CBC Investigates

Mother haunted by recording of daughter describing how she was tortured by pimp

A Nova Scotia mother says she begged police for three years to help her daughter, to little avail. The young woman died last summer in a car crash, but not before recording a 46-second cellphone voice memo that described her suffering.

'They like burnt me with cigarettes and stuff and lit my hair on fire'

A Nova Scotia mother wants police departments across the country to try helping more human trafficking victims. Her daughter left evidence of severe abuse by her pimps on a cellphone that was recovered after her sudden death.

A chilling voice recording continues to haunt a Nova Scotia mother as she struggles to understand her daughter's destructive path into human trafficking and her ultimate death.

When she died last summer in a car crash, the 21-year-old woman's only possession was a cellphone that documented how she'd been tortured by her pimp and other men. 

"They like burnt me with cigarettes and stuff and lit my hair on fire and burnt me with the lighters," she said on a 46-second voice memo recorded on the phone prior to her death. 

Her mother, who had repeatedly begged police to help her daughter, to little avail, stumbled upon the recording about a month after the young woman's funeral.  

CBC has agreed not to name the victim and her mother, and has also agreed not to reveal certain details of the case for safety reasons.

For the family, the most disturbing part of the recording was the nonchalant tone.

"It was just like it was an old hat for her, you know. 'Oh I pulled through another one,'" the mother says.

Calls for help

Now that she has learned more details about her daughter's suffering, she is urging police and justice officials to try harder when family members call for help.

For three years, the mother says she contacted police departments in Nova Scotia, Ontario and Alberta asking officers to intervene. She was repeatedly told nothing could be done to find her daughter, even after she would lose contact for weeks.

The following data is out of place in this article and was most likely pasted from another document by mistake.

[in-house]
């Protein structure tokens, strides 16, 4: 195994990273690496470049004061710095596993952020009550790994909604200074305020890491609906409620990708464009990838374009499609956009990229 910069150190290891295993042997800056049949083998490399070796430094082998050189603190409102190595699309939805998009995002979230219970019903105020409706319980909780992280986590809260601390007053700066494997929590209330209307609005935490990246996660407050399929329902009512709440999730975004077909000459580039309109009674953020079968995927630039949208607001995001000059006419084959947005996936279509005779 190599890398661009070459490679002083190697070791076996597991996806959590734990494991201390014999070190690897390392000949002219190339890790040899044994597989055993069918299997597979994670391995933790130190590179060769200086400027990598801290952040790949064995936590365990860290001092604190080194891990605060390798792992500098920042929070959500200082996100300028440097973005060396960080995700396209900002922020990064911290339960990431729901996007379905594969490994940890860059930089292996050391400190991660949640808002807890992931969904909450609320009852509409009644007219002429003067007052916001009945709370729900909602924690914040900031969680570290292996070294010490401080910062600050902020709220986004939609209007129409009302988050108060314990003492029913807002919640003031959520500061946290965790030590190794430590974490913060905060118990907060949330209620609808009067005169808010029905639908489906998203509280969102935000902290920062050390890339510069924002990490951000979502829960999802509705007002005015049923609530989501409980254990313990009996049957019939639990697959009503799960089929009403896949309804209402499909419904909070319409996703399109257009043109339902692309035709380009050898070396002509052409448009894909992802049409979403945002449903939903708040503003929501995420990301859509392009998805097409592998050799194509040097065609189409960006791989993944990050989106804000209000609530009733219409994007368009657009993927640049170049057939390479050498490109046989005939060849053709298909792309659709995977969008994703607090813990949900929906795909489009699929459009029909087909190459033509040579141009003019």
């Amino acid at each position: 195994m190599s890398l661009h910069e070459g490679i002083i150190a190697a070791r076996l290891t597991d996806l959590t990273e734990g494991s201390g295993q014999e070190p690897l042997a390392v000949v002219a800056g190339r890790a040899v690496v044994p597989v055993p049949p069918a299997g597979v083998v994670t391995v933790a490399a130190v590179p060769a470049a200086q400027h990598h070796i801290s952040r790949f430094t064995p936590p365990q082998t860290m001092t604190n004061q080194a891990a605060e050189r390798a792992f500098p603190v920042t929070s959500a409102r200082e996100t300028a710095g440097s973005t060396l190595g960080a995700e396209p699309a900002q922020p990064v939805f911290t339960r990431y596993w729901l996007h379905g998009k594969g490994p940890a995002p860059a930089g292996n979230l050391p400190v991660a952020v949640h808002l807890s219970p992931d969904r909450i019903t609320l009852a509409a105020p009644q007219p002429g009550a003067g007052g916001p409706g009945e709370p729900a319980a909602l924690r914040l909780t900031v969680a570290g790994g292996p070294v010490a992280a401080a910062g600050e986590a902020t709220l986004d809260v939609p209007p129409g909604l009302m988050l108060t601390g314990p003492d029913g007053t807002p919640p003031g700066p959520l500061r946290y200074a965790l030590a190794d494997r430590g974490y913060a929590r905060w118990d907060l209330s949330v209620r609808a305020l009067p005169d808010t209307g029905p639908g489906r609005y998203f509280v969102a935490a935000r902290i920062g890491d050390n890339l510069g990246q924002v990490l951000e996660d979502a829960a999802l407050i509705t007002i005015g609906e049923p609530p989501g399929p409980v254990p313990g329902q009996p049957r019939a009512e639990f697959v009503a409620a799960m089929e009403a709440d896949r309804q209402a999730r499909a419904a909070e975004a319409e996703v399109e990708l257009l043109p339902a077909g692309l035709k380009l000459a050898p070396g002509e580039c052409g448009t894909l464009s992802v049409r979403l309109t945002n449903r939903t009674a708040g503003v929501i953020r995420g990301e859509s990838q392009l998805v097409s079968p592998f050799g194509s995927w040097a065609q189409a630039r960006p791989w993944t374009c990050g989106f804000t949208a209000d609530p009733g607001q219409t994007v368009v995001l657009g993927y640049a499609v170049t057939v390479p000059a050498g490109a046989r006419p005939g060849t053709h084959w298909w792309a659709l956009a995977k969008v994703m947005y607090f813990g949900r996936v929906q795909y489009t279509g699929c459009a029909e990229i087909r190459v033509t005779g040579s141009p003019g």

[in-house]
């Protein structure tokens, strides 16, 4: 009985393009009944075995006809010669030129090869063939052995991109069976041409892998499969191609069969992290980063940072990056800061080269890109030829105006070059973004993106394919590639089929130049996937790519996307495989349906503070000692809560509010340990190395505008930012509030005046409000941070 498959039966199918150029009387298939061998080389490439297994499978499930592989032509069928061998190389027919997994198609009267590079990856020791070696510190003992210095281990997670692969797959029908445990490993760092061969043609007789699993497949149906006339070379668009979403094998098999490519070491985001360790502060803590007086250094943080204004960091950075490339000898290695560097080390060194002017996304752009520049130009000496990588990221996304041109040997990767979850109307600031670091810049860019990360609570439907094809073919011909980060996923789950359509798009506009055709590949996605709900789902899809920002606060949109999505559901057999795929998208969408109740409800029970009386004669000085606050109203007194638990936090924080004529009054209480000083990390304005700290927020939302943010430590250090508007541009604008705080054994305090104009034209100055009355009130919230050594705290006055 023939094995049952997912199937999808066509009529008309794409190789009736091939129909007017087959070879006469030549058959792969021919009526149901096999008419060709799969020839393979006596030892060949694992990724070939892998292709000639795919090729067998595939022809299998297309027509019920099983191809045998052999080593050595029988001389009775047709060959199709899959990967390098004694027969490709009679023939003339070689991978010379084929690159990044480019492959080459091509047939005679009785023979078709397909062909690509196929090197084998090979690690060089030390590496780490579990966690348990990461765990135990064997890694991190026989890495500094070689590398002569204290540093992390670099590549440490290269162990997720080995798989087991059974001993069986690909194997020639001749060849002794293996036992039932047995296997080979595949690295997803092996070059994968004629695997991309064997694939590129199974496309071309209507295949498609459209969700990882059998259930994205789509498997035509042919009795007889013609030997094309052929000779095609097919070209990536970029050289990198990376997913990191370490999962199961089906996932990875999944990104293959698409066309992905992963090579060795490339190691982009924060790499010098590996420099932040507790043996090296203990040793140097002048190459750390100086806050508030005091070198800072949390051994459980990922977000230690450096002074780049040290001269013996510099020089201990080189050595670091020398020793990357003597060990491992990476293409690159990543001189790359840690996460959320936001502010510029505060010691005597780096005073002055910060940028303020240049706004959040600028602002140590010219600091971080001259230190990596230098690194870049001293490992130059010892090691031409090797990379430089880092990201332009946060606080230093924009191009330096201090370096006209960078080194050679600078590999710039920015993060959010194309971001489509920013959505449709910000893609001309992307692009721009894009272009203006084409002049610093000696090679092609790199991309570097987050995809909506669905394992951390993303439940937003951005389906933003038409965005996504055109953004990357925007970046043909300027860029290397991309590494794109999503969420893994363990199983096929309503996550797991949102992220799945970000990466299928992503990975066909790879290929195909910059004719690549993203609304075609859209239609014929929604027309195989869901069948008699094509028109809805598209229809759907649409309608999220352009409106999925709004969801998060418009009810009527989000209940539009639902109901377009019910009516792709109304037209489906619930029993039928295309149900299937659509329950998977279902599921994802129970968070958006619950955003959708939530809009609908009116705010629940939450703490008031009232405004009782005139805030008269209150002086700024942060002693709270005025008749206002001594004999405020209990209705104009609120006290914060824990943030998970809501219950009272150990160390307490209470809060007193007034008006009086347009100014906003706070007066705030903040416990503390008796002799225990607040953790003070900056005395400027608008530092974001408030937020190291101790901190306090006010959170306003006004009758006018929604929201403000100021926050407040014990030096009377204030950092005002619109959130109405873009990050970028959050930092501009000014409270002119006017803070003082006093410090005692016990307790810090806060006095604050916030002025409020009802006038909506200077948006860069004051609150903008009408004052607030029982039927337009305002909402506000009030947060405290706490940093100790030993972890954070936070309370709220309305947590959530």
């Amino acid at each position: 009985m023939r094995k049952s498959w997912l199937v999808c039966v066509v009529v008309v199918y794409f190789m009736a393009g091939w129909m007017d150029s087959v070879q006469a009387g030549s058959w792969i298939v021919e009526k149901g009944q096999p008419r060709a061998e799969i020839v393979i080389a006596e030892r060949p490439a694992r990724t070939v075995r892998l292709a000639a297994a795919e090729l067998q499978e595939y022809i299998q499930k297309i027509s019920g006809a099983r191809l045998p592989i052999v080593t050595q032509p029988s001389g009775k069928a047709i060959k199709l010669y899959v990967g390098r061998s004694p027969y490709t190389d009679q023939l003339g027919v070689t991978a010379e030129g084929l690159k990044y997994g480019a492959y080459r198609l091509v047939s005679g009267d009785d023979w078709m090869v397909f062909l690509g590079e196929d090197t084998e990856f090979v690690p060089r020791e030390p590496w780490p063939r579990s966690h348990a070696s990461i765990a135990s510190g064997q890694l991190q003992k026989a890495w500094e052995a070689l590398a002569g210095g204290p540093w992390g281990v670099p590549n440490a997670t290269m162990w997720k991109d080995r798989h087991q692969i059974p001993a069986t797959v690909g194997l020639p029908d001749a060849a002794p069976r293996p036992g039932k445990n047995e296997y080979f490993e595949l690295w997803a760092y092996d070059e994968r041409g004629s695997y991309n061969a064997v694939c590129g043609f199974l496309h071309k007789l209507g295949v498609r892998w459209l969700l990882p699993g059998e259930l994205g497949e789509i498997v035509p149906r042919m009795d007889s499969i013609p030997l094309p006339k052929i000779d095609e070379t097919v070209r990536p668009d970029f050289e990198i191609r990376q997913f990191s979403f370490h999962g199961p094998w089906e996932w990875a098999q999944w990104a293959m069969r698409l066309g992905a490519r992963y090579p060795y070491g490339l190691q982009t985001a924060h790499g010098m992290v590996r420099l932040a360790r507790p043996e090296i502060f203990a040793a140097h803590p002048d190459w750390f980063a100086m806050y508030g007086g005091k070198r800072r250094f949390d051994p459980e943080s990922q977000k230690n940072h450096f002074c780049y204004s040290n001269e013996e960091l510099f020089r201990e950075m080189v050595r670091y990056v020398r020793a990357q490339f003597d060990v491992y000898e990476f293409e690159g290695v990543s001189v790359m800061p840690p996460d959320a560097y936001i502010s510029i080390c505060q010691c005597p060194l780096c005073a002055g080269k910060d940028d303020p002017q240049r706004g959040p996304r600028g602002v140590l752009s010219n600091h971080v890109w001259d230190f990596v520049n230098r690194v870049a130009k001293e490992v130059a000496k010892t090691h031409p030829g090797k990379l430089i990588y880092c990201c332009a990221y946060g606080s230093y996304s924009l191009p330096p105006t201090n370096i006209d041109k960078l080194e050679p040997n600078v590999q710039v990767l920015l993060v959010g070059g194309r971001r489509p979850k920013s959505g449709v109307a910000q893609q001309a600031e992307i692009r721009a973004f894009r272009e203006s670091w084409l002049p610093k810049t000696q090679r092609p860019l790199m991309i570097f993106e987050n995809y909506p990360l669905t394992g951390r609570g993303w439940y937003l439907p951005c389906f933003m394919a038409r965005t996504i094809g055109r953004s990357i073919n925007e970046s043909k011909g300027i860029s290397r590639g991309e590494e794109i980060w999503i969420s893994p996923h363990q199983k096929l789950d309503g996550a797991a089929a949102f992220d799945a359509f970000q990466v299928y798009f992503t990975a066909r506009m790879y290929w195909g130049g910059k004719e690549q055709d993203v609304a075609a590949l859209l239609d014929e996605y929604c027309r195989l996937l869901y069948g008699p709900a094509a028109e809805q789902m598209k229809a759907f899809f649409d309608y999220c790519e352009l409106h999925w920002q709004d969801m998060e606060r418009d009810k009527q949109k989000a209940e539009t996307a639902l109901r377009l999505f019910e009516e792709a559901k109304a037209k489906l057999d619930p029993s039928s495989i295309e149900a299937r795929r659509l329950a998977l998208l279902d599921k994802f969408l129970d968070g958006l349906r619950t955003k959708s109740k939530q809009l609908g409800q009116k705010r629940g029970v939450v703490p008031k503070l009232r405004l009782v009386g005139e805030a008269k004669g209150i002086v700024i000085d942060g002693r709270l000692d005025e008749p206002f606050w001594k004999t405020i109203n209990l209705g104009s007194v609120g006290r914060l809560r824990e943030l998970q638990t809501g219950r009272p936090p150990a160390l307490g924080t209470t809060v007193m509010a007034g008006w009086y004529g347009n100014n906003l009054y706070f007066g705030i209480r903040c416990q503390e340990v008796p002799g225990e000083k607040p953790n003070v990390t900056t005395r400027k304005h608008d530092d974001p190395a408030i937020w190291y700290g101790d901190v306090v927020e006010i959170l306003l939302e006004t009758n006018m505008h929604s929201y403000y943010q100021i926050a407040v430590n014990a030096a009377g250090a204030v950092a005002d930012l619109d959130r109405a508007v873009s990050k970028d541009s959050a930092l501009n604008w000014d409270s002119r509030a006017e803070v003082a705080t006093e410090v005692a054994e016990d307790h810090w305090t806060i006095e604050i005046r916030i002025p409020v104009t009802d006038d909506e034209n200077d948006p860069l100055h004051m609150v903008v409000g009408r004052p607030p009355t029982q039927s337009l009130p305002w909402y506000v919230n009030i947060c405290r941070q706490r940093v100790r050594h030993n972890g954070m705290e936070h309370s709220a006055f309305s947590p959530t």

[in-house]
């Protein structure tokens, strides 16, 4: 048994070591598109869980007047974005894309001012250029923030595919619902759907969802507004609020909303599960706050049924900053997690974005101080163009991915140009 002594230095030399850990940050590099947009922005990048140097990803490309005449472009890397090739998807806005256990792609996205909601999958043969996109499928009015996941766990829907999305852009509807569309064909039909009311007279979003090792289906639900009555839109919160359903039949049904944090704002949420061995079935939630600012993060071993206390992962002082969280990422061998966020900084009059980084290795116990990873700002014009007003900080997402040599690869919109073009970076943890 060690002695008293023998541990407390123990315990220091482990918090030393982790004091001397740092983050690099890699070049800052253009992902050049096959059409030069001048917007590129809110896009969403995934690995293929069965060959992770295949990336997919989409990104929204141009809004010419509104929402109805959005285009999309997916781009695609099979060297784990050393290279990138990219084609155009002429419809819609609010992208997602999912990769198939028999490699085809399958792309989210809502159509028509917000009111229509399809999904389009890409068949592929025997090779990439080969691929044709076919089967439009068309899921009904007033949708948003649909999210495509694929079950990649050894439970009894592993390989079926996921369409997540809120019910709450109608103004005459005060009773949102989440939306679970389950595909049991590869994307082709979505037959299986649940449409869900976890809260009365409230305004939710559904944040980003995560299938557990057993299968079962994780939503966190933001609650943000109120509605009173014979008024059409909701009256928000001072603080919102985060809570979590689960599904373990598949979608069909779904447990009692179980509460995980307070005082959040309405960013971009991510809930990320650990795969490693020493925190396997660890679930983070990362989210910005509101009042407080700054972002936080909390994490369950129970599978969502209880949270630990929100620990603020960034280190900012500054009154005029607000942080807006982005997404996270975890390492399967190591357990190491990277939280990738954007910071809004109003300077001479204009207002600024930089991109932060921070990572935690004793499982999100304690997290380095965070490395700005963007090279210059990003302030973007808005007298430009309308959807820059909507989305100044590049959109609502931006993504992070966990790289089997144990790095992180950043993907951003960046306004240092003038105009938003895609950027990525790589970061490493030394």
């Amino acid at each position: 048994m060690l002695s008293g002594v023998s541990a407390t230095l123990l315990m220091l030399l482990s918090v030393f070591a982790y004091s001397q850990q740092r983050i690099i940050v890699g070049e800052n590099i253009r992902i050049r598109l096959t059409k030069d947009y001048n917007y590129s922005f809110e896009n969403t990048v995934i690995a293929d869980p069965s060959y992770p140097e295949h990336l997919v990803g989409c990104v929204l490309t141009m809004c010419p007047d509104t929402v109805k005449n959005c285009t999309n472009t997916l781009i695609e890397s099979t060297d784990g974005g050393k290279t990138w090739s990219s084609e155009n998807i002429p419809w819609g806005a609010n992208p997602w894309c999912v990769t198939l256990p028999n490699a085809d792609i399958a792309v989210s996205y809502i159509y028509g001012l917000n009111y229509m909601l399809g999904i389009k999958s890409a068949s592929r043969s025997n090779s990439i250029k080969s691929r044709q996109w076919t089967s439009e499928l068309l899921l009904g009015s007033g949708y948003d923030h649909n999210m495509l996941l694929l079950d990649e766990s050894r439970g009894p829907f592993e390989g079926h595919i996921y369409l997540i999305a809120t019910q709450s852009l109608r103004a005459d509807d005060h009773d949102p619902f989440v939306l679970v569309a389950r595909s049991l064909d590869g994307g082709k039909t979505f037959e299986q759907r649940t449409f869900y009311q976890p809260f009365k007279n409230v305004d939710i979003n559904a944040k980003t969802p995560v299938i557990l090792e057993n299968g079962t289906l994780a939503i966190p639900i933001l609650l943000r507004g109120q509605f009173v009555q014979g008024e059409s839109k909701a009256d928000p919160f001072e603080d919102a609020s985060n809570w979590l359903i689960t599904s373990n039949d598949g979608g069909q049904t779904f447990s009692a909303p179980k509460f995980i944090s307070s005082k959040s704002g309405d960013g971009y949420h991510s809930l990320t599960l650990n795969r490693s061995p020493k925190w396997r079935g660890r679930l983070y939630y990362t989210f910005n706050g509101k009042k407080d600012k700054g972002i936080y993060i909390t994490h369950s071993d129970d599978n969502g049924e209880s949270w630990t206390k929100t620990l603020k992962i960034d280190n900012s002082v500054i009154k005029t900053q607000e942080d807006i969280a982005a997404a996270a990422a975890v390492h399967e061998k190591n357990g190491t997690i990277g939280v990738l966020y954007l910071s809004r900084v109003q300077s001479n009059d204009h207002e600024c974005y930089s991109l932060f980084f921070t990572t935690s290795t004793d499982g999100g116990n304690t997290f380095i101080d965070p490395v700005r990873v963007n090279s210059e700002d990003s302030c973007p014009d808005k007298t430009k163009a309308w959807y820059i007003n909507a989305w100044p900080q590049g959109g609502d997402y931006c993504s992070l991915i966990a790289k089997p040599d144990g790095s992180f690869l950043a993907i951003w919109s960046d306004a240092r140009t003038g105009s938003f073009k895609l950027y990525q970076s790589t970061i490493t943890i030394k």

"It surprised me when I called police and they told me they couldn't file a missing person's report because they didn't know where she was or she didn't have a fixed address," she says. "It's surprising to me that they can do nothing."

The mother says she would speak to her daughter by phone, but rarely saw her in recent years. She says as a teenager, she was a free spirit who didn't like to follow the rules. In her teens, she started couch surfing and got involved with the "wrong crowd."

She suspects her daughter had different pimps who kept a hold over her for three years through manipulation and violence.

After her daughter's death, she obtained hospital records that showed she was sexually assaulted and severely beaten multiple times. During one visit, she was hospitalized for four days. Doctors indicated that if she had one more blow to the face, she would have died.

Awareness and support

Now the mother wants to protect other families.

"People just need to be more aware of it," she says. "It's a huge problem, and there's a lot of people that are doing it who are recruiting these girls and putting these girls on the streets."

Jade Brooks agrees more support is needed. As someone who was trafficked from Halifax to Toronto when she was a teenager, she now helps other victims of sexual exploitation.

"It's one thing to get out, but if you have people that want to retaliate against you, testifying against them, then who's going to help at that point?" said Brooks.

Challenges in court

To date, there hasn't been a single human trafficking conviction in Nova Scotia. There have only been a handful across the country since it became a criminal offence in 2010. 

The chief Crown attorney for western Nova Scotia, Ingrid Brodie, says the biggest challenge is convincing victims to come forward.

"To say that we don't have that many [cases] in the system speaks to how difficult it is to investigate these offences," Brodie says. 

"Secondly, the victims of these offences would be amongst the most vulnerable victims in terms of having any trust in coming forward. The sense of shame as well as the control that's been held over their lives for such a long period of time right down to 'am I living the next day?' That isn't easy to overcome."